Just three days before the first votes are cast in the 2016 presidential campaign, former Secretary of State Hillary Clinton is on defense again after the State Department refused to release 22 emails kept on her unsecured server because they contain highly sensitive information.
State Department sources says the 37 pages of emails contain Special Access Program information, some of the most closely guarded secrets in U.S. government.
“This is very telling,” said former U.S. Attorney Andrew C. McCarthy, who is now with National Review and is author most recently of “Faithless Execution: Building the Political Case for Obama’s Impeachment.”
McCarthy told WND and Radio America this doesn’t radically change the scope of the FBI investigation into Clinton’s server since it’s already known that more than 1,300 emails contained classified information and have been released with the sensitive parts redacted. Still, he believes this highlights the seriousness of Clinton’s actions.
“With respect to these 22 (emails), there is actually a blanket prohibition on disclosure and the reason is that they fear there are other copies of these emails out there,” McCarthy said.
“If they release any part of them, whoever may have those emails will have it confirmed to them that you’re dealing with a Special Access Program national security intelligence matter,” he said.
He said tipping anyone off to such information could have horrific consequences.
“When that kind of stuff gets revealed and people work backward or go to school on the information that’s out there, that can result not only in the compromise of important sources of intelligence but also potentially in the killing of people who are spies or covert informants,” McCarthy said.
Listen to the WND/Radio America interview with Andrew McCarthy:
The Clinton campaign calls the State Department decision “overclassification run amok” and insists bureaucratic infighting over what qualifies as classified is all that’s happening in this story.
McCarthy dismissed that assessment and said this is the latest evidence that ought to give voters great pause this year.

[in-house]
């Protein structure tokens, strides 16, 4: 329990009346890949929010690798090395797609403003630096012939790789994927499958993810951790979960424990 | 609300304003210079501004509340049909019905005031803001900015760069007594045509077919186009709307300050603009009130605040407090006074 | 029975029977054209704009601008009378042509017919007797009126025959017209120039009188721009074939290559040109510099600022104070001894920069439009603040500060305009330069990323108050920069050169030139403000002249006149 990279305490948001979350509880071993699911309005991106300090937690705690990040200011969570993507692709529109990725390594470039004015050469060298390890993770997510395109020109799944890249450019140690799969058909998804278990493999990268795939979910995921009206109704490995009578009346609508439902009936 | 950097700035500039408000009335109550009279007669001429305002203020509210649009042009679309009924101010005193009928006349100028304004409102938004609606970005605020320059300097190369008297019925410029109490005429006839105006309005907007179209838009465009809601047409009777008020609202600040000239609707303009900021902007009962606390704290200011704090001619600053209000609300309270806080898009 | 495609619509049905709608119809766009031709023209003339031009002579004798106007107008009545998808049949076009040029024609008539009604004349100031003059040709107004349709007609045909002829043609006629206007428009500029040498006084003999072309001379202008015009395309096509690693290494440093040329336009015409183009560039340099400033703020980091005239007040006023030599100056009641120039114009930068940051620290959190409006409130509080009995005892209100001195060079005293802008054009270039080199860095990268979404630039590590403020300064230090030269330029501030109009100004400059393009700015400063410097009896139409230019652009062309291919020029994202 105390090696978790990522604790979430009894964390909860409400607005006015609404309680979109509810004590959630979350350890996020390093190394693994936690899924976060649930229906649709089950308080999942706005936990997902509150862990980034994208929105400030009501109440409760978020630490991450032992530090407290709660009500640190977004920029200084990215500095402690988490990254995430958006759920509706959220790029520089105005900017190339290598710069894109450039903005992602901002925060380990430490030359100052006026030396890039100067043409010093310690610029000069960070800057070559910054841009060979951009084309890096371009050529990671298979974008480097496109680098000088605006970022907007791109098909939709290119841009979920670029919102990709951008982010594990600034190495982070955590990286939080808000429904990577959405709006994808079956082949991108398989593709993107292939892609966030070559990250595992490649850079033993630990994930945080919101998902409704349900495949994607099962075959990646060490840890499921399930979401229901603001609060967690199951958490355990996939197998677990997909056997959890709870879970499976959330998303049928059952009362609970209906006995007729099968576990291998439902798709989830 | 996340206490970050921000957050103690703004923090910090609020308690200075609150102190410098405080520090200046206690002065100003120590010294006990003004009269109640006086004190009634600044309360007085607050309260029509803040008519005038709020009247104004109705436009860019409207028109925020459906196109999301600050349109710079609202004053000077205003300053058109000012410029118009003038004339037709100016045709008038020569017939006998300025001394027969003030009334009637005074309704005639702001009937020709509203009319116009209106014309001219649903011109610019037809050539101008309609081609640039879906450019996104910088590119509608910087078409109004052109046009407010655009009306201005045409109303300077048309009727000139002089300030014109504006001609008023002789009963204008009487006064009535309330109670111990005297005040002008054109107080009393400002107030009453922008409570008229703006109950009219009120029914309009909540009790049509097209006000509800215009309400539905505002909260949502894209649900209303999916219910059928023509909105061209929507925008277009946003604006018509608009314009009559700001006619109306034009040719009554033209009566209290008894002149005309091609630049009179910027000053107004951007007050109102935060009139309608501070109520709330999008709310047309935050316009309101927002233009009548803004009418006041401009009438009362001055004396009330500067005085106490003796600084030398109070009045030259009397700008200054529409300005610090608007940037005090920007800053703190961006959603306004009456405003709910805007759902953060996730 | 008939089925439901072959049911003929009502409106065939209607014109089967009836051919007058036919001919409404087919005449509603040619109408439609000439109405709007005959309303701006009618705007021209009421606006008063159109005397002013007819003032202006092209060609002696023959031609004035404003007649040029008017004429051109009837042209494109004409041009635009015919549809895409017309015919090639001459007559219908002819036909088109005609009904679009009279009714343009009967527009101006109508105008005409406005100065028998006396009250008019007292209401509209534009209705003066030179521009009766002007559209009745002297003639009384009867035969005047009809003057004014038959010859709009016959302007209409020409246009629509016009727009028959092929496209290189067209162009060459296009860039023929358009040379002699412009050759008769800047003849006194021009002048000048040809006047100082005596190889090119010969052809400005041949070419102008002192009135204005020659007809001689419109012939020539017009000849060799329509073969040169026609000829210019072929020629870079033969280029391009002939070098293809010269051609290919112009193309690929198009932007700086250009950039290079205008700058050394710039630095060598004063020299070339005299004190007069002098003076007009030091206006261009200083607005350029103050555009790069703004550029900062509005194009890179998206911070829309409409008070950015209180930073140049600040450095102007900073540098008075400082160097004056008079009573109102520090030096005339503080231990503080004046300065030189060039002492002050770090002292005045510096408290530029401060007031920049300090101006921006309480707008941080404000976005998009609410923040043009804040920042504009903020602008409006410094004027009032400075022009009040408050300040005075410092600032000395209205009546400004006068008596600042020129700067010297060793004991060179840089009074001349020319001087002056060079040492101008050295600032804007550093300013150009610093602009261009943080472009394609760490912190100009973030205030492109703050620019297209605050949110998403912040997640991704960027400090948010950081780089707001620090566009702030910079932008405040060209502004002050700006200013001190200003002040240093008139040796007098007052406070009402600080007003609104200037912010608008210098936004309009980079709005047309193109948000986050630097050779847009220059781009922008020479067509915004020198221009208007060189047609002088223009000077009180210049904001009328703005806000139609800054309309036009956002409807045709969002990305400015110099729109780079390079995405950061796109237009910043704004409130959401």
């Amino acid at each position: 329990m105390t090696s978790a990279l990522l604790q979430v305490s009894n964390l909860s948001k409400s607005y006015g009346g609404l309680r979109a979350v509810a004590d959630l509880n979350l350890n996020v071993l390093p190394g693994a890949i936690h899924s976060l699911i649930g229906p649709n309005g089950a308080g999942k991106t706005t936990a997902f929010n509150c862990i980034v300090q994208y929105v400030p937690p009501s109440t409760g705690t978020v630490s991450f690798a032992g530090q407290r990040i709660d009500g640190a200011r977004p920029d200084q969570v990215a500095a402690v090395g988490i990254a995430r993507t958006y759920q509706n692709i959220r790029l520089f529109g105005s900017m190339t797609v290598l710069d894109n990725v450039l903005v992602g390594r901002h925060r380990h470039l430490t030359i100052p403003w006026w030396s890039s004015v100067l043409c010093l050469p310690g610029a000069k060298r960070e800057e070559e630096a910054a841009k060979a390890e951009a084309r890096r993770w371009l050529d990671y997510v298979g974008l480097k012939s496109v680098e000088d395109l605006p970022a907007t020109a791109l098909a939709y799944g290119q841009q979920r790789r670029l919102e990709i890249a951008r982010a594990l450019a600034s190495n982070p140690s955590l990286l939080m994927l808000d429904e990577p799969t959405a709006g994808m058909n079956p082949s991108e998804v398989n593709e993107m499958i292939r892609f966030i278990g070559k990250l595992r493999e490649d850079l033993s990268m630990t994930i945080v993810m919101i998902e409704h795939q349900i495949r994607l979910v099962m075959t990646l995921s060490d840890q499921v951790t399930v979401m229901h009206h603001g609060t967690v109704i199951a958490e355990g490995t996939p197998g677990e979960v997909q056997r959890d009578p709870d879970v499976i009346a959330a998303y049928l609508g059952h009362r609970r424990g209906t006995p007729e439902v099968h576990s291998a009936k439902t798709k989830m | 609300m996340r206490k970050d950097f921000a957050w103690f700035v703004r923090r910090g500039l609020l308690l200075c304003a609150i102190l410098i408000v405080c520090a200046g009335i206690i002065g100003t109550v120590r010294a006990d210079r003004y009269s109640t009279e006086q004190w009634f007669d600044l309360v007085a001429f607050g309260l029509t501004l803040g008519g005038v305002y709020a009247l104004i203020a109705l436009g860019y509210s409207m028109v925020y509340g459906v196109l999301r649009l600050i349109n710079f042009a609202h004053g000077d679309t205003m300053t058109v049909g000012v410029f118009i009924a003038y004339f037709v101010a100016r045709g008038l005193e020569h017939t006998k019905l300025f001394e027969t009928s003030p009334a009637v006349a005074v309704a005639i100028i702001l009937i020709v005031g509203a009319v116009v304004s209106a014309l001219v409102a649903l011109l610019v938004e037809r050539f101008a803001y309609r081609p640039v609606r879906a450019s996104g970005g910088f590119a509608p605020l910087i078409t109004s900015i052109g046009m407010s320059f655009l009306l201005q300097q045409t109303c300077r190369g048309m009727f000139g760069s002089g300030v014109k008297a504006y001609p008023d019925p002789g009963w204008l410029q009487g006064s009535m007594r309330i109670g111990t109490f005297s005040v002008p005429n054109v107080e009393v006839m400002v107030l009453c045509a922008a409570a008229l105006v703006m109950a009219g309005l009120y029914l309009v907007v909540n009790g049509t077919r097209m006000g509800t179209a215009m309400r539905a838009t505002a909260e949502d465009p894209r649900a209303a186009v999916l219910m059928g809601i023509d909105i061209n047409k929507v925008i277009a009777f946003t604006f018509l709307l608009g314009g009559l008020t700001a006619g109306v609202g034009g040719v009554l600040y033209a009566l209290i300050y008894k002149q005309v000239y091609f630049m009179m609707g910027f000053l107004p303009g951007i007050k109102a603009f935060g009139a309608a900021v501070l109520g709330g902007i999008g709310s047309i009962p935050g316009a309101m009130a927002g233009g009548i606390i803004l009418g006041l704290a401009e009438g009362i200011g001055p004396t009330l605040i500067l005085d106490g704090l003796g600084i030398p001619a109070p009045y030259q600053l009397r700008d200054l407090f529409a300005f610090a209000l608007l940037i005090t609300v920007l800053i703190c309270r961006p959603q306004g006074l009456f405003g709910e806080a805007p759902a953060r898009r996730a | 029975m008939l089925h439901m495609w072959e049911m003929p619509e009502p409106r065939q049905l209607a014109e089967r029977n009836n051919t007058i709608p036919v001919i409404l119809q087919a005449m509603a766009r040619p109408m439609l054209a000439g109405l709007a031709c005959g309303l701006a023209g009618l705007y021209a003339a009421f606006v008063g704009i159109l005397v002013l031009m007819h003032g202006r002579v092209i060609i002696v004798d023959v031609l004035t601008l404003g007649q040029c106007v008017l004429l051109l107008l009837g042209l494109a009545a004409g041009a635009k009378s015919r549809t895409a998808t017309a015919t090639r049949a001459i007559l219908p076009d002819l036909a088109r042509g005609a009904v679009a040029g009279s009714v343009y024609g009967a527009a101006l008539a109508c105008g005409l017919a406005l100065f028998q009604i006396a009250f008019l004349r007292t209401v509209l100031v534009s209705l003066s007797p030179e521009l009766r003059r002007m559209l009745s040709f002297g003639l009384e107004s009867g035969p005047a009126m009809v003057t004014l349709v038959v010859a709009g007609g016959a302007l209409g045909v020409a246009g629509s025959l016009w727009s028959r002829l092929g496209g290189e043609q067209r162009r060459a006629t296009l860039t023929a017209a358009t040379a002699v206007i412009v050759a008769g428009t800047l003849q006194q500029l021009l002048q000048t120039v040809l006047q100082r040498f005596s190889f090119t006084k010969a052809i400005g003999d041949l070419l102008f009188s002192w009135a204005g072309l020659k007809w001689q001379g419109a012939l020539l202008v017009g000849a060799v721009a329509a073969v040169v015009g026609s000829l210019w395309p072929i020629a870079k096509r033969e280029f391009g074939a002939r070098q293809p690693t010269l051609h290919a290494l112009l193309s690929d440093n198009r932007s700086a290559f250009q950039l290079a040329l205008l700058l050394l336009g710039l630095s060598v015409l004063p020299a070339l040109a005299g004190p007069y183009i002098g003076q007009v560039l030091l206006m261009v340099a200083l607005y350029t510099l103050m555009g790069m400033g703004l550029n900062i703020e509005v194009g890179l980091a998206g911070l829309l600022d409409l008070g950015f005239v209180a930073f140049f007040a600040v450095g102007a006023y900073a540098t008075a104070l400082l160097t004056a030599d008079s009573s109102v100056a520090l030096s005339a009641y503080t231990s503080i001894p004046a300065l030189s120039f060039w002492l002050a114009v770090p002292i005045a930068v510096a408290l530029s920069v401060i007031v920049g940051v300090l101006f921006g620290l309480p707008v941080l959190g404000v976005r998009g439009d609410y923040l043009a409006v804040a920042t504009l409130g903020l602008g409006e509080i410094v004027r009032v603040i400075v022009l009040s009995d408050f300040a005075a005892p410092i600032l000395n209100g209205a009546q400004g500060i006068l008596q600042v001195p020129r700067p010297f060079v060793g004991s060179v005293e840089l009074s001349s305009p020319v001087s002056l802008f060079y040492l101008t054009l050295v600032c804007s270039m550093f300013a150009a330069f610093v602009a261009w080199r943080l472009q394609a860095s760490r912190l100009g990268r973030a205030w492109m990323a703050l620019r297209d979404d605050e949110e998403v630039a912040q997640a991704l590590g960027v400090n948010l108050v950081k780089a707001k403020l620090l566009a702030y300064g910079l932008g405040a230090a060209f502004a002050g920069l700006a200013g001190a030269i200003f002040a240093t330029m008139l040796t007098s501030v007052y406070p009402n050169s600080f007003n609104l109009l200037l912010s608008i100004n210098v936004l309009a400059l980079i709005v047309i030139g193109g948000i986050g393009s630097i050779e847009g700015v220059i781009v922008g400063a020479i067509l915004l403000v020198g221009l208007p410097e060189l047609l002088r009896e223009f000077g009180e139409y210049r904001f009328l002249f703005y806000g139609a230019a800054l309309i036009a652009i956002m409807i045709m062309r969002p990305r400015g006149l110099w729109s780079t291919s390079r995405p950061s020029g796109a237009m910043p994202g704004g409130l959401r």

“As a candidate, I think it makes it even less appropriate for her to be given an even higher position of public trust,” he said.
The Obama White House also waded into the Clinton investigation on Friday, with Press Secretary Josh Earnest downplaying the likelihood that Clinton will face any legal trouble for her actions over the server.
“That’s not something I’m worried about,” Earnest said. “Some officials have said she is not the target of the investigation, and it does not seem to be the direction in which it is trending.”
McCarthy finds that statement puzzling.
“The political parts of the government, including the White House and the White House staff, shouldn’t know what’s going on in the Justice Department’s investigation,” he said.
McCarthy also said Earnest is using slippery language by saying Clinton is not the “target” of the investigation. He said in the legal community the terms “target” or “subject” are reserved only for situations when a grand jury has begun to investigate a specific person. Since there is no grand jury, McCarthy said Earnest’s statement is meaningless.
He said the FBI should not be rushed by the political calendar, but he also said this probe really shouldn’t take that long.
“A classified information case is easier to investigate than other kinds of cases in the sense that the argument is either where they belong or they’re not,” McCarthy said. “They were either transmitted to people who shouldn’t have had them transmitted to them or they weren’t.”